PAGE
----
What Can The Miami Dolphins Teach Us About Church Leadership?
By: Vanderbloemen November 8, 2013
Everyone has been reading or watching the situation with the Miami Dolphins and the chaos on their professional football team.
Offensive tackle Jonathan Martin left the team after being harassed by teammates, and apparently one teammate in particular. This “teammate” sent intimidating texts and voicemails that have been saved, which contained vulgarities, racial slurs, comments about parents, and one that ended with the words, “I will kill you.” This same teammate has been seen in videos stomping around a bar shirtless while yelling obscenities and racial slurs. The Dolphins have suspended this player indefinitely (too little, too late).
The bigger issue that is being addressed by writers around the country is the “culture” in the locker room and on the team.
Some have written that this may cost Dolphin Head Coach Joe Philbin his job. Things are way out of control, and the buck stops with the Head Coach of the team. He sets the tone for the culture of the team.
Former NFL quarterback Rich Gannon stated that when he played for the Kansas City Chiefs under Head Coach Marty Schottenheimer, hazing of younger players by veterans just did not happen. It was not tolerated or part of the culture. When Gannon later played for the Oakland Raiders, he said the kind of hazing that was going on made him “want to throw up.” That may be part of the reason the Raiders have been a very poor football team in the NFL in recent history. Hall of Fame coach of the San Francisco 49ers, Bill Walsh, was another coach who did not allow hazing on his teams. The team leader has immense influence on the inside culture of a team.
So, what do these football stories have to do with church leadership?
A web post on “rock star worship leaders” was recently brought to my attention. It characterized them as self-absorbed, narcissistic, and not team players. One of these rock star worship leaders was seen as the blame why their church attendance had dropped by almost one-third. Looking at a Sunday worship “set list” from one rock star worship leader revealed not a single song was repeated over that time. This was decried in the article as “performing worship songs, not leading them.”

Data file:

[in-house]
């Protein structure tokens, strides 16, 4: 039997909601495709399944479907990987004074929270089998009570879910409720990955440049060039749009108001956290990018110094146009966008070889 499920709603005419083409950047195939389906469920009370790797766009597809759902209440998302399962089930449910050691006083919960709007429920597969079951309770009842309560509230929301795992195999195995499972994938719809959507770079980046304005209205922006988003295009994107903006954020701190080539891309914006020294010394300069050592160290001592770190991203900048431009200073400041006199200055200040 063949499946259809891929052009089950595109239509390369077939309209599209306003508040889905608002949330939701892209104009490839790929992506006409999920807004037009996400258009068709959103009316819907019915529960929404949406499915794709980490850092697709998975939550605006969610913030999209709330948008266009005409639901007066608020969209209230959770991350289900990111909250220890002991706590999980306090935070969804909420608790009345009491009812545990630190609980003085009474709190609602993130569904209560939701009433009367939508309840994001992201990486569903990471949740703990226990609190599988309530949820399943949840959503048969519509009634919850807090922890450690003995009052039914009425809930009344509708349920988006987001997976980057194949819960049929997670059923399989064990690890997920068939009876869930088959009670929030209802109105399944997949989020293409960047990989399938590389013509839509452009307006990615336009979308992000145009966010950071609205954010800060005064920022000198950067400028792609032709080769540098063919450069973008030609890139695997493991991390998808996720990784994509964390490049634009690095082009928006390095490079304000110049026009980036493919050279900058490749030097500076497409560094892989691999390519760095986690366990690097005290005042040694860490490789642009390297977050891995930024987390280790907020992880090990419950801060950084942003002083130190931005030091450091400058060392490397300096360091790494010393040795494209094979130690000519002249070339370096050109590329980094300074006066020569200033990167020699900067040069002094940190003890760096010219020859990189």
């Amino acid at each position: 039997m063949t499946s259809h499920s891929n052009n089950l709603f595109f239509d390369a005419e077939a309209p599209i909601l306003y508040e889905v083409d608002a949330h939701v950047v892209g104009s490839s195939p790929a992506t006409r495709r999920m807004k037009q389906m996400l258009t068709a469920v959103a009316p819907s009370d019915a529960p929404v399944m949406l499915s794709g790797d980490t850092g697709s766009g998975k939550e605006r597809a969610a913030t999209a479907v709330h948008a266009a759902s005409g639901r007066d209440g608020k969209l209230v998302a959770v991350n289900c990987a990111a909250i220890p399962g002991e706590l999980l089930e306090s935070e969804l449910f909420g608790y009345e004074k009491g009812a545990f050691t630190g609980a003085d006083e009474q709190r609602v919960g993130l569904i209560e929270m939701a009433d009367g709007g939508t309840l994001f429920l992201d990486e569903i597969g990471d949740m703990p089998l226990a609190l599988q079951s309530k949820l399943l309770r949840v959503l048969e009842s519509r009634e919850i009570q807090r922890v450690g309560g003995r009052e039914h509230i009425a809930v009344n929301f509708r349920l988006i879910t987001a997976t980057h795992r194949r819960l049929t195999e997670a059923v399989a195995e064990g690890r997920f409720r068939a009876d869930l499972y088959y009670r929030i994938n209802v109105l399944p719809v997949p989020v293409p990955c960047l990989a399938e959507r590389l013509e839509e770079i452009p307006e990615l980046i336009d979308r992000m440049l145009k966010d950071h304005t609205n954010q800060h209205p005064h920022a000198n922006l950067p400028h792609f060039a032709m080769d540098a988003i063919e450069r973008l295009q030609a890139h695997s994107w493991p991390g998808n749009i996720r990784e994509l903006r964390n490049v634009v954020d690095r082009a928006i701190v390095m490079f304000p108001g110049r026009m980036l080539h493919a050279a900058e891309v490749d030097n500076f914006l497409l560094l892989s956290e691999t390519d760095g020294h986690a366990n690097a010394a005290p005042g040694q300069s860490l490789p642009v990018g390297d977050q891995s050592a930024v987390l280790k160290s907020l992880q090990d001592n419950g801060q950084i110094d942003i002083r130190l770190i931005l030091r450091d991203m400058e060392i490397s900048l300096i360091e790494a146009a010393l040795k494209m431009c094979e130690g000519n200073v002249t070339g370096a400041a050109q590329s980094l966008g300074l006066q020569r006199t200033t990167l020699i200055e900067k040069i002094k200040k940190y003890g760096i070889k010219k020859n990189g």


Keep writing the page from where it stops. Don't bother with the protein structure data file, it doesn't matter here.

Now, I’m not condoning some of the behavior of these worship leaders, but my first reaction was not about the worship leaders. It was about the senior leaders of these churches.
Leaders get what they allow.
Where are the church leaders in these “rock star worship leader” situations? Why are they allowing this in their staff culture? Why would you allow a church staff member to be the cause of a 33% drop in your church attendance? The buck stops with the point leader.
Every church should have two sets of values.
Core values drive the vision of the church. They answer the question, “Why does this church exist?”
Staff values, how we interact as a team, are also vital to a church. As best-selling author Patrick Lencioni puts it, staff values are “permission-to-play values.” They are minimal behavioral standards that are required in an organization.
Lencioni also points out the difference between conflict and accountability, which are confused by many leaders.
Conflict is about issues and ideas. Accountability, which is much tougher, is about performance and behavior. It is much more personal, thus much more difficult to hold people accountable. If a worship leader is going a direction that is not compatible with the direction of the church, there needs to be conflict over issues and ideas. If a worship leader (or any other team member) is exhibiting a bad attitude, poor work ethic, or not relating to people on the team, there needs to be accountability about performance and behavior.
Lead pastors, senior pastors, executive pastors – you are the ones who will set the tone of your church staff culture. If you do not have a list of “permission-to-play values,” now is the time. Don’t be like the Miami Dolphins who waited until things were way out of control to address the internal culture.
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